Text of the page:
I’ve got some great places I’d like to take all of these products to, especially the XTR’s.  Not sure where you can purchase them yet, but I do know that you can buy them online direct from YakTrax.

Thanks to the folks at YakTrax for the opportunity to review these products, and also thanks for all the hand warmers too!  How considerate!

Other posts I would like to get up soon: Snowshoeing and my winter sleep system.


Cool tent repair stuff : Tenacious Tape

A few weeks ago I went on a camping trip near the base of Mt. Evans just outside of Idaho Springs, CO.  It was a fun trip for one of my buddies birthdays, and the weather is what you would expect of April in the mountains.  It was sunny and 70 during the afternoons, and the mornings and evenings gave us temps in the teens, rain, ice, and snow.  While setting up my tent (REI Hoodoo 3) I finally did find the rip in the rain fly that I was unable to find before.  I didn’t have a patch kit at the time, so I used some duct tape to cover it up.  The tape held through the weekend and survived being covered in ice droplets throughout the night.  I managed to stay warm and dry through the weekend which means the tent did its job.

On my return to civilization I picked up some repair tape from my local REI in downtown Denver.  I picked this stuff up for $4.50 and it has made my tent look brand new.  This stuff is really cool, its a coated nylon that seems to be waterproof and has a great adhesive that is advertised as a non residue glue.  I have packed and unpacked the fly a few times since I made the fix and it seems to be holding strong.  The platinum white color is almost a perfect match for my tent so you can barely tell it was even fixed.  I was reminded by the guy who helped me figure out what I need, and again by another guy who cashed me out to be sure to round the corners to help keep it from catching anything and ripping off.  I already knew that, but it’s nice to deal with a friendly staff that knows what they’re talking about.  I guess sometimes paying the higher prices is worth it when you get good advice.


Memorial Day with Dad

My dad felt the urge to come hang out and go camping in the mountains not long ago, so he made the 10 hour drive from Kansas City and picked me up on his way to visit some friends in Buena Vista.  We were near Cottonwood Pass and the Continental divide while we stayed with some friends that run Spring Canyon.  It’s a great facility, if you ever have a group that wants to enjoy the best the mountains have to offer you should check them out.  They have great lodging, food, and activities.

We took whatever road Spring Canyon past a few nice lakes until it turned into an old mining road.  We took it as far is it would take us into Mineral Basin on the Continental divide. It was really cool to see a water source running out of the side of the mountain knowing that this was the starting point of all water headed East.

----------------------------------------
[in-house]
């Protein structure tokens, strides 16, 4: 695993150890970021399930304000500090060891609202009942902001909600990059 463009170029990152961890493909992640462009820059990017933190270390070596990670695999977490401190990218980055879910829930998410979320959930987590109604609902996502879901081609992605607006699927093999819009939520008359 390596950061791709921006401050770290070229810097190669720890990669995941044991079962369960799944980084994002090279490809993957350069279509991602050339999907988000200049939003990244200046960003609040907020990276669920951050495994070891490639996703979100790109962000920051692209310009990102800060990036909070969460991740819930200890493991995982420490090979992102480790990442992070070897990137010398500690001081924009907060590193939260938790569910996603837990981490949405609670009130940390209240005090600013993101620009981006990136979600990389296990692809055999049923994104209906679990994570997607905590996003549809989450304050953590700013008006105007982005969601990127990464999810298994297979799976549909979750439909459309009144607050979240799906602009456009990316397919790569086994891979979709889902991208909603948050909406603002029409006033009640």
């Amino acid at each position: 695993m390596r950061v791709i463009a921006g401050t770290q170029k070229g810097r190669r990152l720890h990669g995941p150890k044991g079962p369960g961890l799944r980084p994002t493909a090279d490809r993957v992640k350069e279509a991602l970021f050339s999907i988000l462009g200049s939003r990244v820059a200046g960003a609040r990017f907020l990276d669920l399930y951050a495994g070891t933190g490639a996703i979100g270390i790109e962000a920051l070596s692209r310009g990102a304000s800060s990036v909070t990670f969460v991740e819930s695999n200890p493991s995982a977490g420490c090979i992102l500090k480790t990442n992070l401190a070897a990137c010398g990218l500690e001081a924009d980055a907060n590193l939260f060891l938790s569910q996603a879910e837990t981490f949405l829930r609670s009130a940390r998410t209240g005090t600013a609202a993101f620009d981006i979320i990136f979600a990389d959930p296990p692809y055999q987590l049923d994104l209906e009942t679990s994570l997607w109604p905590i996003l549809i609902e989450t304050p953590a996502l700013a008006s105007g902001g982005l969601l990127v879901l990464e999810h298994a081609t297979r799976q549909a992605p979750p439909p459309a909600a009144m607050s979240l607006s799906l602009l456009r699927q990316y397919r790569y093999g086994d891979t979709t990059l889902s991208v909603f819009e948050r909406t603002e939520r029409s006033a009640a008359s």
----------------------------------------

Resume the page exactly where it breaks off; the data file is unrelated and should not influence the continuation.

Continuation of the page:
We climbed a bit of a peak that I’m not sure of it’s name, but made it just above the treeline before calling it quits.  There is a site that documents the drive and the area really well at http://www.chaffeecounty.net/colorado-4wheeling.htm


Good Weekend

I do a lot of blogging/social media stuff for work and have now decided to do it for my personal stuff as well. It makes it look like I am working so thats always a plus.  My girlfriend was out of town this past weekend so I got to do all sorts of the things I would normally not do because she wouldn’t want to be a part of it.

For starters I woke up early on a Saturday (which is odd for me) just to find a good deal on a tent at the REI garage sale in Englewood, CO.  I was able to pick up an REI HooDoo 3 that I’m pretty pumped about.  I almost bought it last month when it went on clearance for $150 but was able to pick it up for $69.99 due to a “rip” in the rain fly.  After thoroughly looking it over there doesn’t appear to be a rip. I’m assuming that’s what whoever returned it said so they had a reason to get their money back.  I set it up the tent in my living room because my girlfriend was gone, which means I wouldn’t get made fun of for setting it up inside. I was pretty excited about it, so much in fact that I contemplated sleeping in it that night. ( I didn’t, but the thought crossed my mind.)

Also, a buddy of mine and I went up to Boulder to check out the Boulder Sports Recycler which sells used gear.  Awesome place with lots of used bikes, parts, climbing gear, packs, outerwear, sleeping bags, tents, etc… I love places like this.  I am all about doing things inexpensively (I’m cheap) and love bargain hunting.  There was a lot I wanted to pick up but simply don’t need at the time. I will be going back as often as I go to Boulder to check out what kind of cool stuff they have.  I am a big fan of the Wilderness Exchange in Denver, and that will still be my mainstay for good deals on demo gear, overstocks, and used gear, but I will definitely be sure to add this place to my shopping rounds when looking for any new gear, it would be my number one shop if it weren’t so far.

Another place we went to in Boulder was Neptune Mountaineering.  It is an amazing place with a lot of awesome stuff.  It’s not your normal outdoor store like REI, but it has lots of top of the line gear and clothing.  I looked in the clearance bins and sweaters were still $100 and $300 jackets were still over $200.  Not bad if any of it was something I was looking for.  They have an extensive climbing section and a huge book store section.  I would have loved to have spent time checking out what they had information wise, but I was too busy admiring their fleet of Hilleberg tents.  I hope that one day I am camping frequently enough where I can justify purchasing a Hilleberg.  The one thing about Neptune Mountaineering is that it is also a Mountaineering Museum.  They have gear from ages ago all over the place.  May it be a display of signed gear from a 1932 K2 summit, or just a collection of old mountaineering axes, ancient crampons, or worn tattered canvass bags.  I was impressed with their old stove collection as I have been interested and building my own alcohol stoves for a little over a y ear now.  Its just a really cool place to see how gear has evolved over the years.  Seeing the gear people used to use makes you realize that they were a lot more rugged than people are today because they were a lot colder and carried MUCH more heavier gear.  There are thousands upon thousands of old gear throughout the place and I’d really like to go back and just look at all the old stuff.

The weekend ended Sunday with a great day of backcountry bowls at Keystone with one of my buddies. The snow in the trees was amazing so we spent most of our time there. Most places I could bury my ski pole and still not hit bottom, it was a lot better than our trip later that day to BlackHawk.